striking portraits of counterculture teens in 60s san francisco
In the late 1960s, Elaine Mayes photographed the rock gods and teen runaways who flooded Haight-Ashbury, California’s countercultural epicenter. A new exhibition revisits her portraits, 50 years later.
Haight Street, 1968
Next week marks the 50th anniversary of the Monterey Pop Festival. America's first large-scale rock concert drew between 25,000 and 90,000 people over three June days in 1967. A free-wheeling love-in that would set the stage for Woodstock two years later, Monterey first introduced the nation to the transformative sounds of Jimi Hendrix, The Who, and Janis Joplin. Beyond its music, Monterey is remembered as the lightning rod that ignited the Summer of Love. The counterculture incubated in Monterey quickly spread up the California coast and took root in San Francisco, luring over 100,000 young people to Haight-Ashbury.
A haven for anyone who rejected the cultural and political ideologies that had defined American life, the Golden Gate Park-adjacent neighborhood became flooded with runaways, rock gods, junkies, poets, radicals, pacifists, artists, drifters, and activists. Photographer Elaine Mayes documented these hippie halcyon days, and the harsh realities that wilted flower power (harder drugs, higher crime rates, and the worsening Vietnam War). Elaine Mayes: Summer of Love — a new exhibition of her black-and-white photographs opening tomorrow at Joseph Bellows Gallery — revisits this era, 50 years later.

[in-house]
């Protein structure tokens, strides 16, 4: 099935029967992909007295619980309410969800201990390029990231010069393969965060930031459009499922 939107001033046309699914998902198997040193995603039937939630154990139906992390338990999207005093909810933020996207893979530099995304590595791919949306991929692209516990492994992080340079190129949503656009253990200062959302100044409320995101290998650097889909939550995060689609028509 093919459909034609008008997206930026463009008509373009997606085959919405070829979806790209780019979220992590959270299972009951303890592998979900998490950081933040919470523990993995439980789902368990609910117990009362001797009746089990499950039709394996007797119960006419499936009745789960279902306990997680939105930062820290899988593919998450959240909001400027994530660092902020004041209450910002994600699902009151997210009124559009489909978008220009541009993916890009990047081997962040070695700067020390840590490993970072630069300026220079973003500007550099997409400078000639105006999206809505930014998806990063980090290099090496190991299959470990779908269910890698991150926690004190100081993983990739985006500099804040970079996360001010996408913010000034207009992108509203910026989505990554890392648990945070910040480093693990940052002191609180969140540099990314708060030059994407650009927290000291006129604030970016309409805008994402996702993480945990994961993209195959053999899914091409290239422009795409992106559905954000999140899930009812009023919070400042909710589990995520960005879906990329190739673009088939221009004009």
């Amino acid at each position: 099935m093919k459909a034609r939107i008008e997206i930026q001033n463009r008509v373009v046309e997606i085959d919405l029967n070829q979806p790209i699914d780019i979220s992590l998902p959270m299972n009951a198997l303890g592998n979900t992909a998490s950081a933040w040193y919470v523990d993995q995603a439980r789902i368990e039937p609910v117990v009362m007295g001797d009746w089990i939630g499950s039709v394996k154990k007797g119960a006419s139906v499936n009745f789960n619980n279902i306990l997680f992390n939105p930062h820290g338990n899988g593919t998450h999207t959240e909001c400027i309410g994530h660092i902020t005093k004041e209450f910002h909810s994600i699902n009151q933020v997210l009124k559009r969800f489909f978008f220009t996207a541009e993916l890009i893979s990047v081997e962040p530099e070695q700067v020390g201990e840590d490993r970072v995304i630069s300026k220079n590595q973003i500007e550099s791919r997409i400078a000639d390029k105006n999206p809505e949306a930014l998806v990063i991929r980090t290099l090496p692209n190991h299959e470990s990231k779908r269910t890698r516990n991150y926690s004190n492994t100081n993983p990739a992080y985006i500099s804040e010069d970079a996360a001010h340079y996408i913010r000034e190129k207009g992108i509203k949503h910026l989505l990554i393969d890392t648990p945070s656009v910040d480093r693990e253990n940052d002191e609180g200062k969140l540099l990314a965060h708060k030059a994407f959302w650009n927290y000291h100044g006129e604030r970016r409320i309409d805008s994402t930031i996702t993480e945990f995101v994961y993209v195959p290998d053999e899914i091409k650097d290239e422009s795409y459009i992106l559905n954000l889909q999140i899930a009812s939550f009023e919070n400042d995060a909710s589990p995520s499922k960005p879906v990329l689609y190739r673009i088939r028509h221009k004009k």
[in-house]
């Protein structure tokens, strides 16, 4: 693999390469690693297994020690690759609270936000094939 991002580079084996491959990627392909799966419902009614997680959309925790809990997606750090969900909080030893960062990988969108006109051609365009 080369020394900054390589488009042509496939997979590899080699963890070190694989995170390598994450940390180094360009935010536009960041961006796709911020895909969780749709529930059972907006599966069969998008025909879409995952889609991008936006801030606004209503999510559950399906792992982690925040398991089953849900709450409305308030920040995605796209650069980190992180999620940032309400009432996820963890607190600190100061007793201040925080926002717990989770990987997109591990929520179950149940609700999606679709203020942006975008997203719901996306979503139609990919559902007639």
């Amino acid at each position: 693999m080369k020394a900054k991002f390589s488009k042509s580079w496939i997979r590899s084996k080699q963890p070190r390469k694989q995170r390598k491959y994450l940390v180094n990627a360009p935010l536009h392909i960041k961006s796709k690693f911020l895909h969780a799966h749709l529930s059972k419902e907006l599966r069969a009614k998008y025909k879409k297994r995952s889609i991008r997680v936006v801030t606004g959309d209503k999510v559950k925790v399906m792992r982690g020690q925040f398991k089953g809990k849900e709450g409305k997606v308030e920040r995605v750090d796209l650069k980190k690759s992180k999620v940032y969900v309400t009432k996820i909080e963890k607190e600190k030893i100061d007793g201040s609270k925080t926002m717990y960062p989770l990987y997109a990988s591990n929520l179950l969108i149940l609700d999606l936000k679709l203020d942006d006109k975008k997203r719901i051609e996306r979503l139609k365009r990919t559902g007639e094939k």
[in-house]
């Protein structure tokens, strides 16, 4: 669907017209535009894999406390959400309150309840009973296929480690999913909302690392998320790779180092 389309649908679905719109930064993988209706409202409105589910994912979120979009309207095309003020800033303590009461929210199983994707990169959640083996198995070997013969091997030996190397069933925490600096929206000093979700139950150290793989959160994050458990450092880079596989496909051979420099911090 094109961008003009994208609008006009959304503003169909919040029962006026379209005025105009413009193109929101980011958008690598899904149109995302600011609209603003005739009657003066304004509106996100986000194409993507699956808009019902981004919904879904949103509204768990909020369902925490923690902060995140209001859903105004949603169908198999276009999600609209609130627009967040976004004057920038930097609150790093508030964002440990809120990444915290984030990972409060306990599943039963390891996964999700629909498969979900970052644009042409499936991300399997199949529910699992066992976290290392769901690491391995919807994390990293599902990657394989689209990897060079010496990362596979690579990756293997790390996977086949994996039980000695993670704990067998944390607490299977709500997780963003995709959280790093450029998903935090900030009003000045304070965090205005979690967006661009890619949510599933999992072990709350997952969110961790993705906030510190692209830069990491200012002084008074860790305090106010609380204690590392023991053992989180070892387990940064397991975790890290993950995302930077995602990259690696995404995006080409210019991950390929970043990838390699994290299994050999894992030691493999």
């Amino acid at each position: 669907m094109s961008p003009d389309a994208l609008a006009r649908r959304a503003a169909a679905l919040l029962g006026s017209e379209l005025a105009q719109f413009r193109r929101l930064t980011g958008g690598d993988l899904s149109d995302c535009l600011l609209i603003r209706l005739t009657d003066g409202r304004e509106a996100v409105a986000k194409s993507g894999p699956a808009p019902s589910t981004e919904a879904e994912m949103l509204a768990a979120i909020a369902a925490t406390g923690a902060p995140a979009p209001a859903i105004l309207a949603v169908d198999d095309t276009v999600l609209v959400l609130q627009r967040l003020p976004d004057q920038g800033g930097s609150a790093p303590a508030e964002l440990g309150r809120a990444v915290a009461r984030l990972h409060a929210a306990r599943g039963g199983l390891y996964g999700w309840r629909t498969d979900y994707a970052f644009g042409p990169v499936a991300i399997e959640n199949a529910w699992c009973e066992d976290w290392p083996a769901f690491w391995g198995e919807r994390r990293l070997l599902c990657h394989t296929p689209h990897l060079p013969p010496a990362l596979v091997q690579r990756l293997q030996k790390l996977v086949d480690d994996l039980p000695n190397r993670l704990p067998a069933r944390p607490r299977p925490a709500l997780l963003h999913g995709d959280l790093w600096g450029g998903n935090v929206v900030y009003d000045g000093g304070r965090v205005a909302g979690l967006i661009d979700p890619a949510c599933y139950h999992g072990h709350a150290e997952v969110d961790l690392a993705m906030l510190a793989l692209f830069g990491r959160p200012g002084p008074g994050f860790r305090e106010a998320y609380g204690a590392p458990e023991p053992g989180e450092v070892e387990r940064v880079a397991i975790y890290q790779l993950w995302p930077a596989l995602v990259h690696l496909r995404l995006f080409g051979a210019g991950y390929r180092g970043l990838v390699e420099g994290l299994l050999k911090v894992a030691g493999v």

Mayes wound up in the Haight after studying at Stanford University, and later the San Francisco Art Institute. While in school, she began working as an independent photojournalist. In 1967, she embarked on an assignment to capture the Monterey Pop Festival, making in-the-moment photographs of the musicians, flower children, and festival fans who dropped out and tuned in.
The exhibition displays these photographs alongside Mayes's other well-known body of work from the era: her formal portraits of fellow Haight residents after Monterey. Described in The New Yorker as, "understated and unsentimental but quietly astonishing, as if August Sander had been around for the Summer of Love," these images at times captured another, harsher side to the hippie dream.
"Early on in the Haight I had realized that the Summer of Love was a media-fueled idea, and the media in fact had created the situation in the Haight," Mayes has said. "I knew I wanted to make pictures that would show something other than the media version of Haight-Ashbury. I shifted from the photojournalistic approach that had served the magazine assignments to making formal portraits of people I knew or met on the street." Mayes often made these portraits where she encountered her subjects: on stoops or in parks.
Mayes's black-and-white photographs show the vast array of young people who came together to create a new kind of living — to break from the past and fashion a new future. And as the recent Berkeley Art Museum exhibition Hippie Modernism explored, the 60s' struggle for utopia has much to teach us about technology, ecological consciousness, gender, social justice, and creative protest in the digital age. Mayes reminds us how the era's idealism and expressivity radically altered the course of American culture.
'Elaine Mayes: Summer of Love' is on view at Joseph Bellows Gallery from June 10 to August 26, 2017. More information here.
Text Emily Manning
Photography Elaine Mayes, courtesy of Joseph Bellows Gallery